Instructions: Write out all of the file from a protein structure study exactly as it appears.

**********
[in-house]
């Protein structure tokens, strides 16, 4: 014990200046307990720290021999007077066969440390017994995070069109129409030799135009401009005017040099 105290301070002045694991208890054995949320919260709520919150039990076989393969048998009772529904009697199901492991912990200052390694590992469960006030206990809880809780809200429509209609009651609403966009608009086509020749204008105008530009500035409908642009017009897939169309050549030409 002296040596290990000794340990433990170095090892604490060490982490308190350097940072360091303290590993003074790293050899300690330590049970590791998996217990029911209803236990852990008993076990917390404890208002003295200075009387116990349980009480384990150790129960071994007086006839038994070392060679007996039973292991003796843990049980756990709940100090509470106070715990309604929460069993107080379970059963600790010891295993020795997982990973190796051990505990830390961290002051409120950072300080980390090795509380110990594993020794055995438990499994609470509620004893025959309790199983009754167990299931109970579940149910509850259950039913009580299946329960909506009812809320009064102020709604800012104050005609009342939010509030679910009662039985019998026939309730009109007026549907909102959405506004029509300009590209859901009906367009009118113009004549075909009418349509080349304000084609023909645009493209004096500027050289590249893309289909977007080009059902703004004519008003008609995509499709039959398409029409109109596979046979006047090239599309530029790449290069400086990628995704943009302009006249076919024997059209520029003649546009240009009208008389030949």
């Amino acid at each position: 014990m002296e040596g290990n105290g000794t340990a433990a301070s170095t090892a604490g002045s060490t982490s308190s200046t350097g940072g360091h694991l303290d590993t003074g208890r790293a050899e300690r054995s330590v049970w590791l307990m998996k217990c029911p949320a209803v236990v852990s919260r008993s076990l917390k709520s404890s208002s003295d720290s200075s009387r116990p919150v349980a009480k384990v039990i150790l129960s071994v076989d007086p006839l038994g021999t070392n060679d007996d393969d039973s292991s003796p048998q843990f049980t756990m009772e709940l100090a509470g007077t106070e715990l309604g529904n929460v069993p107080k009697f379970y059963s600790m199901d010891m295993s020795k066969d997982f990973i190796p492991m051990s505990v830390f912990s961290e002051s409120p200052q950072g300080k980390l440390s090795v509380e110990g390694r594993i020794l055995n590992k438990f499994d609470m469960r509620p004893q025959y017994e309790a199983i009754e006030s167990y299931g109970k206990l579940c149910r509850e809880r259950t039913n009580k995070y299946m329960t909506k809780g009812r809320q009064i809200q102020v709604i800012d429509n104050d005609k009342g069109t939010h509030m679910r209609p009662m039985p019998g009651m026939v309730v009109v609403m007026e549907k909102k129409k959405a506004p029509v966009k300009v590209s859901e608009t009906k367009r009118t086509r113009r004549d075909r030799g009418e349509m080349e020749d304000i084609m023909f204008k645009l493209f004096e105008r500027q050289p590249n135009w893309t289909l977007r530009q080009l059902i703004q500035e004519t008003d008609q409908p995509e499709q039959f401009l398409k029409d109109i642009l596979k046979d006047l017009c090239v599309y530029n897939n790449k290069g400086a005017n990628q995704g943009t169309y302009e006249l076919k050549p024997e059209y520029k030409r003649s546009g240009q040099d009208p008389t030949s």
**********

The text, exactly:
[in-house]
């Protein structure tokens, strides 16, 4: 014990200046307990720290021999007077066969440390017994995070069109129409030799135009401009005017040099 105290301070002045694991208890054995949320919260709520919150039990076989393969048998009772529904009697199901492991912990200052390694590992469960006030206990809880809780809200429509209609009651609403966009608009086509020749204008105008530009500035409908642009017009897939169309050549030409 002296040596290990000794340990433990170095090892604490060490982490308190350097940072360091303290590993003074790293050899300690330590049970590791998996217990029911209803236990852990008993076990917390404890208002003295200075009387116990349980009480384990150790129960071994007086006839038994070392060679007996039973292991003796843990049980756990709940100090509470106070715990309604929460069993107080379970059963600790010891295993020795997982990973190796051990505990830390961290002051409120950072300080980390090795509380110990594993020794055995438990499994609470509620004893025959309790199983009754167990299931109970579940149910509850259950039913009580299946329960909506009812809320009064102020709604800012104050005609009342939010509030679910009662039985019998026939309730009109007026549907909102959405506004029509300009590209859901009906367009009118113009004549075909009418349509080349304000084609023909645009493209004096500027050289590249893309289909977007080009059902703004004519008003008609995509499709039959398409029409109109596979046979006047090239599309530029790449290069400086990628995704943009302009006249076919024997059209520029003649546009240009009208008389030949």
């Amino acid at each position: 014990m002296e040596g290990n105290g000794t340990a433990a301070s170095t090892a604490g002045s060490t982490s308190s200046t350097g940072g360091h694991l303290d590993t003074g208890r790293a050899e300690r054995s330590v049970w590791l307990m998996k217990c029911p949320a209803v236990v852990s919260r008993s076990l917390k709520s404890s208002s003295d720290s200075s009387r116990p919150v349980a009480k384990v039990i150790l129960s071994v076989d007086p006839l038994g021999t070392n060679d007996d393969d039973s292991s003796p048998q843990f049980t756990m009772e709940l100090a509470g007077t106070e715990l309604g529904n929460v069993p107080k009697f379970y059963s600790m199901d010891m295993s020795k066969d997982f990973i190796p492991m051990s505990v830390f912990s961290e002051s409120p200052q950072g300080k980390l440390s090795v509380e110990g390694r594993i020794l055995n590992k438990f499994d609470m469960r509620p004893q025959y017994e309790a199983i009754e006030s167990y299931g109970k206990l579940c149910r509850e809880r259950t039913n009580k995070y299946m329960t909506k809780g009812r809320q009064i809200q102020v709604i800012d429509n104050d005609k009342g069109t939010h509030m679910r209609p009662m039985p019998g009651m026939v309730v009109v609403m007026e549907k909102k129409k959405a506004p029509v966009k300009v590209s859901e608009t009906k367009r009118t086509r113009r004549d075909r030799g009418e349509m080349e020749d304000i084609m023909f204008k645009l493209f004096e105008r500027q050289p590249n135009w893309t289909l977007r530009q080009l059902i703004q500035e004519t008003d008609q409908p995509e499709q039959f401009l398409k029409d109109i642009l596979k046979d006047l017009c090239v599309y530029n897939n790449k290069g400086a005017n990628q995704g943009t169309y302009e006249l076919k050549p024997e059209y520029k030409r003649s546009g240009q040099d009208p008389t030949s």